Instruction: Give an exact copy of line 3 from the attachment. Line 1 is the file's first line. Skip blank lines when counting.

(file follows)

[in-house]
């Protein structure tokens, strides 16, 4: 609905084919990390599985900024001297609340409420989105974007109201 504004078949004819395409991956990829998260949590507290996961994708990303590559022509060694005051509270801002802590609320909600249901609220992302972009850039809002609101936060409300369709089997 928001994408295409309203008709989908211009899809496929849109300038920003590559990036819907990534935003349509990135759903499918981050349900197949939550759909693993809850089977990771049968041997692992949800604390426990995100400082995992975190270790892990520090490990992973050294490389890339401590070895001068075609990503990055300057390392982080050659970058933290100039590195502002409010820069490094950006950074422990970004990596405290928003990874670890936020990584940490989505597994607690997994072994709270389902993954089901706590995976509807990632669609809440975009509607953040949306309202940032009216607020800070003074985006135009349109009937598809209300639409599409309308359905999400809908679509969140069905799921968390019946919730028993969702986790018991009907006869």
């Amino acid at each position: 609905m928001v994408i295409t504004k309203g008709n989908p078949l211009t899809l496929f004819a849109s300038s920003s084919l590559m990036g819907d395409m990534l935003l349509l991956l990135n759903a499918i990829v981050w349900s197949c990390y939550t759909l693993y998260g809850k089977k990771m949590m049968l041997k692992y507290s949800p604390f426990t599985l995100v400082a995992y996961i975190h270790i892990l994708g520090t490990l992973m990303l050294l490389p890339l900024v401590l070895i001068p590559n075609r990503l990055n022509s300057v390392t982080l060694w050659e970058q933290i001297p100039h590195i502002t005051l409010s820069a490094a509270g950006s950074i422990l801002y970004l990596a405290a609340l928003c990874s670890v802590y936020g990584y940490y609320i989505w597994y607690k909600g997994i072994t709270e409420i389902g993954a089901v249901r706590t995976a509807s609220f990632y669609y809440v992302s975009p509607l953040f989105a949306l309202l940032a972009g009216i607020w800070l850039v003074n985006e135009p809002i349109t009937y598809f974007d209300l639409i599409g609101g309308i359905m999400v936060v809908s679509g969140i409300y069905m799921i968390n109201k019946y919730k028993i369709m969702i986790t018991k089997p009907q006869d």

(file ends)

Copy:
């Amino acid at each position: 609905m928001v994408i295409t504004k309203g008709n989908p078949l211009t899809l496929f004819a849109s300038s920003s084919l590559m990036g819907d395409m990534l935003l349509l991956l990135n759903a499918i990829v981050w349900s197949c990390y939550t759909l693993y998260g809850k089977k990771m949590m049968l041997k692992y507290s949800p604390f426990t599985l995100v400082a995992y996961i975190h270790i892990l994708g520090t490990l992973m990303l050294l490389p890339l900024v401590l070895i001068p590559n075609r990503l990055n022509s300057v390392t982080l060694w050659e970058q933290i001297p100039h590195i502002t005051l409010s820069a490094a509270g950006s950074i422990l801002y970004l990596a405290a609340l928003c990874s670890v802590y936020g990584y940490y609320i989505w597994y607690k909600g997994i072994t709270e409420i389902g993954a089901v249901r706590t995976a509807s609220f990632y669609y809440v992302s975009p509607l953040f989105a949306l309202l940032a972009g009216i607020w800070l850039v003074n985006e135009p809002i349109t009937y598809f974007d209300l639409i599409g609101g309308i359905m999400v936060v809908s679509g969140i409300y069905m799921i968390n109201k019946y919730k028993i369709m969702i986790t018991k089997p009907q006869d």